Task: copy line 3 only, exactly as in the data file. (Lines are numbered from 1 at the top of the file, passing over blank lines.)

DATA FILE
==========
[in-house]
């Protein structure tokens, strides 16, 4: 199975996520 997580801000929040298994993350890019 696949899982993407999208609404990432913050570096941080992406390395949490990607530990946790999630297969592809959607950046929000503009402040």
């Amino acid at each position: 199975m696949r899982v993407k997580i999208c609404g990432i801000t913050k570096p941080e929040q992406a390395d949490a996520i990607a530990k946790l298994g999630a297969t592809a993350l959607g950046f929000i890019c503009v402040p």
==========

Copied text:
């Amino acid at each position: 199975m696949r899982v993407k997580i999208c609404g990432i801000t913050k570096p941080e929040q992406a390395d949490a996520i990607a530990k946790l298994g999630a297969t592809a993350l959607g950046f929000i890019c503009v402040p």